King David was a man after God’s own heart. What does that mean? Whatever it means, you can find the raw emotions of David in the Psalms. Some Psalms are happy, some are sad. Some are fearful, some are brave. When we look at the Psalms as a whole, we can see God in all things.
But how do we pray the Psalms? The first step is to actually read them. There are some guides that will suggest a particular Psalm if you have this problem or that problem, but the sure way is to make your own list. Read through the Psalms and note which ones speak to you in the ways that you may need them to speak.
I was forced into retirement when I was not prepared for it. I was looking for a job and getting a lot of interviews, but as soon as they saw me, they rejected me. We went through the routine of asking and answering questions, but their mind was made up at the first glance. This guy is too old. Yes, the laws of the land prevent age discrimination. Please! Get your head out of the sand. If you have too many old people in your workforce, your overhead, including medical benefits, is more costly. You never know when the old guy will die at his desk. You don’t want to train this guy and then have him retire a year later. Whatever your excuse as an employer, please find a better excuse for not hiring than “over-qualified”. The old person gets tired of hearing it. He / she would be appreciative if you rejected them in a more creative way.
Early on in my job search, I started reading Psalm 13 each morning, alternating through many translations. Where was God? Had He forgotten me? Was God hiding His face? My enemies were certainly laughing at me. Were they laughing at my God, because my God had not been there to save my job? Yet, you are still my God. I praise God. After a few weeks, I was answering each of David’s questions. God wasn’t hiding His face. If anything, I was hiding from God. How had I been so wrong in my walk with God that I am suffering so? Had God forgotten me? Never. I am His own.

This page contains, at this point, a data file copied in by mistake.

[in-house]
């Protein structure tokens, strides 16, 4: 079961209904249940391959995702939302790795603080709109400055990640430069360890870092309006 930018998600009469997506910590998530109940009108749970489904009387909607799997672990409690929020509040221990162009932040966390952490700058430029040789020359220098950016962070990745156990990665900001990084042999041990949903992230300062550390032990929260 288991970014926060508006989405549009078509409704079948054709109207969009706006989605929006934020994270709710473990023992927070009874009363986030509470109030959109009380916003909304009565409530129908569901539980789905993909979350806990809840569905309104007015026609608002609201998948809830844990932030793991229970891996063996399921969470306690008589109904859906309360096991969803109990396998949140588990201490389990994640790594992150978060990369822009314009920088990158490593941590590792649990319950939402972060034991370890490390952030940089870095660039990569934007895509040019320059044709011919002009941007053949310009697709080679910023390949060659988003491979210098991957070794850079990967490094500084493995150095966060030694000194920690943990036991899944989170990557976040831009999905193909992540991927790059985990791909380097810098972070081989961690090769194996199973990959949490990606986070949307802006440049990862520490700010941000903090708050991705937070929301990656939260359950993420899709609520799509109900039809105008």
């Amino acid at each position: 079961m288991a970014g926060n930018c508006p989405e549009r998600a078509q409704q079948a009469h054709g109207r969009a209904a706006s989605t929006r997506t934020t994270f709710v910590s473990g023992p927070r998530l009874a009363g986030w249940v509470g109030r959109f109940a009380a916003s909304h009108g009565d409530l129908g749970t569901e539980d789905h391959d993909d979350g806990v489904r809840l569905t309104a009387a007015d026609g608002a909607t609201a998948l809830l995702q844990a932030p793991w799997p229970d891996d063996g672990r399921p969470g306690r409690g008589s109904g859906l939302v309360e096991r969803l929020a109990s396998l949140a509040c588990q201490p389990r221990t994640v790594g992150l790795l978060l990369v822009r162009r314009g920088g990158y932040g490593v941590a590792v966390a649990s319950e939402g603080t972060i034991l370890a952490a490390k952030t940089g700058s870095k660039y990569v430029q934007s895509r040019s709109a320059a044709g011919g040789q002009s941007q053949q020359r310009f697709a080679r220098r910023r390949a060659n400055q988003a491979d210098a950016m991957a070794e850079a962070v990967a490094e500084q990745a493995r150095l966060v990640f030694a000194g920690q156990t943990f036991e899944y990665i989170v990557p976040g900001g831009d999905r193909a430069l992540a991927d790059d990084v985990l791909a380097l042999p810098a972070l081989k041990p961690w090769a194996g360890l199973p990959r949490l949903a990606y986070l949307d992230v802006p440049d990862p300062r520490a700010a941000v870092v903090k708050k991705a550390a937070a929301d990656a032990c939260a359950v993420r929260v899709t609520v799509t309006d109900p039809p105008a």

I prayed Psalm 13 for over a year until I read a single verse of Psalm 25. Psalm 25 had many of the same elements as Psalm 13. Both talked about God lifting me up so that my enemies won’t laugh at me, and in turn God Himself. But Psalm 25 is meatier. Psalm 25 has less utter despair. I started reading Psalm 25 instead. In only a few months, I didn’t need either one. God had spoken to me. That’s when Psalm 138 might come to mind. God has been faithful and I will praise Him.
Or it could be that Psalm 23 comes to mind that God is always with me. If you didn’t know that you have a bit of claustrophobia and you have an open MRI procedure? It comes in really handy to have memorized Psalm 23. It might keep you from clicking the panic button.
Many of us have problems figuring out what the right words are when we pray. That’s silly. If you have a relationship with Jesus, saying what is on your heart and mind is all that is necessary. Yet, when we ask for things and forget the adoration of God, confession to God, and thanksgiving for all of our blessings, our prayers fall flat. God is not the senile grandfather as C. S. Lewis suggested as the wrong image of God that many of us share. When we read a particular Psalm each day for a week in addition to our other prayers, we can be more centered in our prayer lives on what God’s will is rather than our own wants.
The guide may give you the ‘go-to’ Psalms of the writer of the guide, but to truly hear God’s voice in time of need, find your own Psalm.
As for my job search, after a couple of short-term contracts, I’m retired. Would I accept another short-term contract? Probably, but I am very satisfied spending even more time in prayer each day and reading the Bible, also.